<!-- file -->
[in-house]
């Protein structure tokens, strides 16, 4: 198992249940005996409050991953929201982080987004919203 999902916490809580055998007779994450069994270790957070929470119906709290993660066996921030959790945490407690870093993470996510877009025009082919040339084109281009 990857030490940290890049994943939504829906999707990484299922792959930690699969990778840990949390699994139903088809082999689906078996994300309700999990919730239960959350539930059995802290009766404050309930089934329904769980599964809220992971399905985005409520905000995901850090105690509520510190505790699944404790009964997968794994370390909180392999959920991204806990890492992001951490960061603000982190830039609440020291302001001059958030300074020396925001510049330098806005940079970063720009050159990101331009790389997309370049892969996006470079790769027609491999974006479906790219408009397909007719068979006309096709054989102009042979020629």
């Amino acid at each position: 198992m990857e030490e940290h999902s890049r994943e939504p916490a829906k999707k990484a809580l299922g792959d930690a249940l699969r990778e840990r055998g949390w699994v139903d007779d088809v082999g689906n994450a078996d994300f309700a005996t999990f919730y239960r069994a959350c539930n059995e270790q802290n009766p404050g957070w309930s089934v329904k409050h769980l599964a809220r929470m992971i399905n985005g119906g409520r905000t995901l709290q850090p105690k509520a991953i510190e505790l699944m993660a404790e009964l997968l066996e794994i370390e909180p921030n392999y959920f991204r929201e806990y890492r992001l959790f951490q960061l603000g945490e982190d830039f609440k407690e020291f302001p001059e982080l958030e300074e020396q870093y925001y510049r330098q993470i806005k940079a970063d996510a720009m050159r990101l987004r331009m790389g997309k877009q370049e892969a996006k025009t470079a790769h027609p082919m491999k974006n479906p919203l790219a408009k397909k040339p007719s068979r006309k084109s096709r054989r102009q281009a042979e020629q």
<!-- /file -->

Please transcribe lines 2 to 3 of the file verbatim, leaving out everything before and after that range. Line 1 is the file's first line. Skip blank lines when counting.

């Protein structure tokens, strides 16, 4: 198992249940005996409050991953929201982080987004919203 999902916490809580055998007779994450069994270790957070929470119906709290993660066996921030959790945490407690870093993470996510877009025009082919040339084109281009 990857030490940290890049994943939504829906999707990484299922792959930690699969990778840990949390699994139903088809082999689906078996994300309700999990919730239960959350539930059995802290009766404050309930089934329904769980599964809220992971399905985005409520905000995901850090105690509520510190505790699944404790009964997968794994370390909180392999959920991204806990890492992001951490960061603000982190830039609440020291302001001059958030300074020396925001510049330098806005940079970063720009050159990101331009790389997309370049892969996006470079790769027609491999974006479906790219408009397909007719068979006309096709054989102009042979020629």
């Amino acid at each position: 198992m990857e030490e940290h999902s890049r994943e939504p916490a829906k999707k990484a809580l299922g792959d930690a249940l699969r990778e840990r055998g949390w699994v139903d007779d088809v082999g689906n994450a078996d994300f309700a005996t999990f919730y239960r069994a959350c539930n059995e270790q802290n009766p404050g957070w309930s089934v329904k409050h769980l599964a809220r929470m992971i399905n985005g119906g409520r905000t995901l709290q850090p105690k509520a991953i510190e505790l699944m993660a404790e009964l997968l066996e794994i370390e909180p921030n392999y959920f991204r929201e806990y890492r992001l959790f951490q960061l603000g945490e982190d830039f609440k407690e020291f302001p001059e982080l958030e300074e020396q870093y925001y510049r330098q993470i806005k940079a970063d996510a720009m050159r990101l987004r331009m790389g997309k877009q370049e892969a996006k025009t470079a790769h027609p082919m491999k974006n479906p919203l790219a408009k397909k040339p007719s068979r006309k084109s096709r054989r102009q281009a042979e020629q």